My mom’s plan was a spitting image of Dave’s debt snowball plan – mom claims she didn’t know who Dave Ramsey was at the time.
None the less, Dave Ramsey helped me and my wife to begin thinking about our future and what it was going to take. I should caveat this and tell you that my progress was not a straight line upward and onward. No, it was a sine wave with a lot of ups and downs along the way.
Ex: Once we put life insurance policies in place, I would extend our credit cards on vacations and unplanned & unnecessary things like designer shoes, perfume, guns, bbq pits, and the like.
See what I did there?
Dave helped me see the light and got the ball rolling for us/me. Then I left the rigs came back into an office and I found myself wanting more. Fortunately, I was able to find a book called the Automatic Millionaire by David Bach.
I began increasing contributions to our retirement accounts as well as sought out online high-interest money market accounts for the cash I was able to save, when I saved it – I was not consistent. But I never stopped trying.
I took courage from Dave Ramsey and David Bach and kept looking forward. I began using the flexibility of a 401k, company matches, and profit-sharing as negotiating tactics when I changed companies. I wasn’t very successful, as most large companies’ benefits packages are fixed, but as began adjusting for smaller companies I found I had begun to accumulate a little leverage.
After that, I did well for a while, until my father-in-law passed. Then we moved to a nicer neighborhood (for the schools, of course), bouts of unemployment, and ultimately a divorce.
Remember, we have all ups and downs, and unplanned expenses are around every corner, but you can be ready.
In the Automatic Millionaire, David Back discusses the latte factor which I will paraphrase: If you spend $5 every day on your way to work (the book was written before Covid) you will spend roughly $1,185 over the course of a year, assuming:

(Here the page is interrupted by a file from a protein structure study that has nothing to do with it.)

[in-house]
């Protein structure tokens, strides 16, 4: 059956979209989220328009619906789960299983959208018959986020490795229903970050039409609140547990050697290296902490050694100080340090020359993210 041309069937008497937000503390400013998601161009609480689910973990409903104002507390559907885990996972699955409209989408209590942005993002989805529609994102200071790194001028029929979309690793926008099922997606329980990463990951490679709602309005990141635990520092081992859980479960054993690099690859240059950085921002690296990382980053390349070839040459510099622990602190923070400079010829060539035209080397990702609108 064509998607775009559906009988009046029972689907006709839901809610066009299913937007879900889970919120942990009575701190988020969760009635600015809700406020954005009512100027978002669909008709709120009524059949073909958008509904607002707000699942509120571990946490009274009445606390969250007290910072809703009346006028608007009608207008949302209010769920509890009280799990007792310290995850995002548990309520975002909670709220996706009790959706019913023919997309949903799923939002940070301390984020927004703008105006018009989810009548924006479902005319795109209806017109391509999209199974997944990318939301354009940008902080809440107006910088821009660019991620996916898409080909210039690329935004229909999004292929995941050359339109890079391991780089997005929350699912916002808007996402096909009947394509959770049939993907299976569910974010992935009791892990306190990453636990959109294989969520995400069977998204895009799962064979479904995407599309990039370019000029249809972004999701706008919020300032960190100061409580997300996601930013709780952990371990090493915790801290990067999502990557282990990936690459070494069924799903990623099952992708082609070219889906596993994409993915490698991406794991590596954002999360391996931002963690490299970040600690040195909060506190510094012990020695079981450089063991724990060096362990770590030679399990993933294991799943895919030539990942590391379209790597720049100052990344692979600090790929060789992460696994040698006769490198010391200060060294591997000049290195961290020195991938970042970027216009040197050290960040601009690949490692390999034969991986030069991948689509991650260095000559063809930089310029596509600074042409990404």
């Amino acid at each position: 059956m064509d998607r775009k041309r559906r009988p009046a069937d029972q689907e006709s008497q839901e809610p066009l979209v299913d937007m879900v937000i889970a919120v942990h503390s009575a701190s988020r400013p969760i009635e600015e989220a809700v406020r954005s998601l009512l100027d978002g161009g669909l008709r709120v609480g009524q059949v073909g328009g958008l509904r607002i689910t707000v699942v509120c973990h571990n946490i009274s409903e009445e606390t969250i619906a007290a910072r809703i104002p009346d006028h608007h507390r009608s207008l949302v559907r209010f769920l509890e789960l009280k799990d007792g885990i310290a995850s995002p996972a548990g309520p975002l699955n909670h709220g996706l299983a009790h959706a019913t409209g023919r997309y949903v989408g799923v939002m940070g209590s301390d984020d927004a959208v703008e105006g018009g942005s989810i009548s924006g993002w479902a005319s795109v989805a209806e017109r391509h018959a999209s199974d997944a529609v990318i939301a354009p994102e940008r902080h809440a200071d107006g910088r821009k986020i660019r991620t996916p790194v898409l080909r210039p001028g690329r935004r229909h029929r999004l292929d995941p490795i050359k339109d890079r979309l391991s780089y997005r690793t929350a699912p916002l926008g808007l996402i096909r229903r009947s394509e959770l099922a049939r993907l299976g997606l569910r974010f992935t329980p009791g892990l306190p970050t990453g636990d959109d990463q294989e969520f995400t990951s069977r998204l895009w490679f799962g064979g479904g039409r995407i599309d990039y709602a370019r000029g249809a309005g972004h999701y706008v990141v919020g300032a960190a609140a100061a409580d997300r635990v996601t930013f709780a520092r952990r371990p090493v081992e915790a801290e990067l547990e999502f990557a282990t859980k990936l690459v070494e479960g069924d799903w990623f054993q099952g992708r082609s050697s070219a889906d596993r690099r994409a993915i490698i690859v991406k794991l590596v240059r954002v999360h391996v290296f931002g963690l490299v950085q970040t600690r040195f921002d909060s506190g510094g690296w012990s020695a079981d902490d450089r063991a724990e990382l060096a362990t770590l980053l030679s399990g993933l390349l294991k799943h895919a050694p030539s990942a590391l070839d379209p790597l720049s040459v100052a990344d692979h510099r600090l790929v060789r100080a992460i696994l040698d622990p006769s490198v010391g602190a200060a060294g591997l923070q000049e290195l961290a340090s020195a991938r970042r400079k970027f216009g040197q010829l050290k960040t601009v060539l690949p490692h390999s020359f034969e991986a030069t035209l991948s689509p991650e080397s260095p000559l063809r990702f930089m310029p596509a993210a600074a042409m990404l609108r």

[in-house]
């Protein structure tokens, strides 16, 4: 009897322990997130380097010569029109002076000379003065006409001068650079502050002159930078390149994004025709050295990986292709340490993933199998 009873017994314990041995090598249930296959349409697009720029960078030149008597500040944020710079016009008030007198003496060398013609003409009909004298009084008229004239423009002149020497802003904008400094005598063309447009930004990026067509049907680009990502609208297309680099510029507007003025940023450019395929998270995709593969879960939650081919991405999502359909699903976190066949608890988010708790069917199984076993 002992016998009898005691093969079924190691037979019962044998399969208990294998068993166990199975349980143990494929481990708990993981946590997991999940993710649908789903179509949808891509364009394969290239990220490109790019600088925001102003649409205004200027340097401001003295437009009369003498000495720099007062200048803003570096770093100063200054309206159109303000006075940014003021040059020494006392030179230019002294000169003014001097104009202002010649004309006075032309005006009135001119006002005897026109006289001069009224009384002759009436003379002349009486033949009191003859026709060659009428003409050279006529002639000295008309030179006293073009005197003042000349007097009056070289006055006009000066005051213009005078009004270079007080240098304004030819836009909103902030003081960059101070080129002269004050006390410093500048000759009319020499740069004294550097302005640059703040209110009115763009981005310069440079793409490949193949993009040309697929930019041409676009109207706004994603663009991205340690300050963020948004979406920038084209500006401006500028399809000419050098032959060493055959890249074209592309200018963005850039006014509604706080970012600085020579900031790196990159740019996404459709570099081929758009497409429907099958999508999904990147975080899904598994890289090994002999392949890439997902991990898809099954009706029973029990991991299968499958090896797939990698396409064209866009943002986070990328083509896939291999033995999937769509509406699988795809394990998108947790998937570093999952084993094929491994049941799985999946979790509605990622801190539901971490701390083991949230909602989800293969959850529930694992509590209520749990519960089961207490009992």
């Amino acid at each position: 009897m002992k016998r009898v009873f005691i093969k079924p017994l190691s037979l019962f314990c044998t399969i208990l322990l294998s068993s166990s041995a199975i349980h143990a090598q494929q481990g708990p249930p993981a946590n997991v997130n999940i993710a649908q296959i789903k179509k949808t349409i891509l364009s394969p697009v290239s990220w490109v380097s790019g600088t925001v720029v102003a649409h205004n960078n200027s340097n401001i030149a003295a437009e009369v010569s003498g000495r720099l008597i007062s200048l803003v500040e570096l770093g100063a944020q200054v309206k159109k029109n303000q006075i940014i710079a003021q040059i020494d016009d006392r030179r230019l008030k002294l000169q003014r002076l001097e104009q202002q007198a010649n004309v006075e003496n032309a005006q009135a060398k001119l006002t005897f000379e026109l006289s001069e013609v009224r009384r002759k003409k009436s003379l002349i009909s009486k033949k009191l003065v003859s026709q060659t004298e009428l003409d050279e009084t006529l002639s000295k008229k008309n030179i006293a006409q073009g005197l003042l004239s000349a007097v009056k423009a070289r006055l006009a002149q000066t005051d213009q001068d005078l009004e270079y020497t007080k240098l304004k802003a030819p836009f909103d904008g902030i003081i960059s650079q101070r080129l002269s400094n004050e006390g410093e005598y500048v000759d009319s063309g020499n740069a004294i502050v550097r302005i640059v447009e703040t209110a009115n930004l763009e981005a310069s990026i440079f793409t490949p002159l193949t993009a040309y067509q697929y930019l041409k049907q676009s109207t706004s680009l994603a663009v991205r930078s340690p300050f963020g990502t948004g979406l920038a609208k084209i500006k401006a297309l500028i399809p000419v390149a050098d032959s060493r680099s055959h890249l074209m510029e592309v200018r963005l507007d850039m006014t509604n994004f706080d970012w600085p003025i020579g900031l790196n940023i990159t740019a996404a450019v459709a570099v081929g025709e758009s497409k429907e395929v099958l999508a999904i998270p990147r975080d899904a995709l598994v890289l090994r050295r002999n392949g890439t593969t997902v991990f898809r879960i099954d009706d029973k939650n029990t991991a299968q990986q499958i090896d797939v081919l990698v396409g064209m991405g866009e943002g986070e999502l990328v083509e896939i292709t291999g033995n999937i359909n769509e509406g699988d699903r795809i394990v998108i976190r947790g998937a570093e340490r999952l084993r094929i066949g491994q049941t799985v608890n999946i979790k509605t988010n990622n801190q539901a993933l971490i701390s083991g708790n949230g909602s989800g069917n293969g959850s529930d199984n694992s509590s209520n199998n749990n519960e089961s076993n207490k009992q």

- 1 latte purchased every workday
- 252 workdays in a year less 15 days of vacation
- 237 workdays X $5 = $1,185
This formula really put things into perspective for me when I applied it to things like tobacco, liquor, restaurants, and junk food – that really adds up and hides in the grocery budget.
The trick lies in bifurcating your expenses as either necessary (needs) and desires (wants).
I need caffeine in the morning and always desire a Café mocha, but I’ll take a $1 Sumatra from my kitchen on a daily basis.
I need a roof over my head and a home in which to raise my family, this is a necessary expense that could be satisfied by renting an apartment in a good school district. I desired to buy a house in a popular neighborhood that had a pool, and I bought one. It took me to getting in over my head on a house when my wife was unemployed to see that the expenses which I believed were necessary were anything but.
I need to eat lunch, but a combo meal at subway is cheaper than a brisket sandwich. It’s a choice, a decision that each of us makes every day. It is not easy to control your expenses, but it is necessary if you want to reach your goals, whatever they may be.
Eat a few footlong meals and then splurge on a brisket sandwich. That’s what I try to do now – I cook and eat lunch and dinner at home, but splurge and take the kids to a restaurant as a treat. But I tell them that we ate 2 cheap casseroles at home this week in order to earn the overpriced pizza or enchiladas, and of course ice cream!
Don’t just stop here, do you need to stream everything under the sun? Or do you really just need a decent internet speed and a few channels or apps?
I’m willing to bet, if you sat down and really thought about your expenses and were honest about your true needs, you could find a lot of money in your budget to help you create the future you want. We just have to decide to make it a priority and make it happen. If you are still hearing my voice, then you can do it, you got this. And I believe you can make it happen!
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It doesn’t take that long and it’s a small price for the value I try to provide.